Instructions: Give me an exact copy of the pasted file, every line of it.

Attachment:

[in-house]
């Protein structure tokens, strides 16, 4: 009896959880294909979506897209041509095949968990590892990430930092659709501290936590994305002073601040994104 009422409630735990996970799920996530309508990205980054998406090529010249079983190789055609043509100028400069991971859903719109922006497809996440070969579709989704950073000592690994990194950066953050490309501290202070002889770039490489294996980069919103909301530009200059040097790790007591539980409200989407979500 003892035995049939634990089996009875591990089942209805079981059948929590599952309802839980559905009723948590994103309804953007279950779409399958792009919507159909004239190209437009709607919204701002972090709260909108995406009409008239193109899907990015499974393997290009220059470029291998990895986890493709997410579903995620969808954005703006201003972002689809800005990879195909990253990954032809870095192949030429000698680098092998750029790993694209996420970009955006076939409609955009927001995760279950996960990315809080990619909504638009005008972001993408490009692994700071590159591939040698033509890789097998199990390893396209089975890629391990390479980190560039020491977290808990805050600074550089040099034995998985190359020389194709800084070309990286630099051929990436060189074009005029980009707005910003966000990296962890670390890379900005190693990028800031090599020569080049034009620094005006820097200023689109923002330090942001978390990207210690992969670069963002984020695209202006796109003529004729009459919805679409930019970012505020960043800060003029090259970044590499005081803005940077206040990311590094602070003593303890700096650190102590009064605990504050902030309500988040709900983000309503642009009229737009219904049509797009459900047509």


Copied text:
[in-house]
């Protein structure tokens, strides 16, 4: 009896959880294909979506897209041509095949968990590892990430930092659709501290936590994305002073601040994104 009422409630735990996970799920996530309508990205980054998406090529010249079983190789055609043509100028400069991971859903719109922006497809996440070969579709989704950073000592690994990194950066953050490309501290202070002889770039490489294996980069919103909301530009200059040097790790007591539980409200989407979500 003892035995049939634990089996009875591990089942209805079981059948929590599952309802839980559905009723948590994103309804953007279950779409399958792009919507159909004239190209437009709607919204701002972090709260909108995406009409008239193109899907990015499974393997290009220059470029291998990895986890493709997410579903995620969808954005703006201003972002689809800005990879195909990253990954032809870095192949030429000698680098092998750029790993694209996420970009955006076939409609955009927001995760279950996960990315809080990619909504638009005008972001993408490009692994700071590159591939040698033509890789097998199990390893396209089975890629391990390479980190560039020491977290808990805050600074550089040099034995998985190359020389194709800084070309990286630099051929990436060189074009005029980009707005910003966000990296962890670390890379900005190693990028800031090599020569080049034009620094005006820097200023689109923002330090942001978390990207210690992969670069963002984020695209202006796109003529004729009459919805679409930019970012505020960043800060003029090259970044590499005081803005940077206040990311590094602070003593303890700096650190102590009064605990504050902030309500988040709900983000309503642009009229737009219904049509797009459900047509």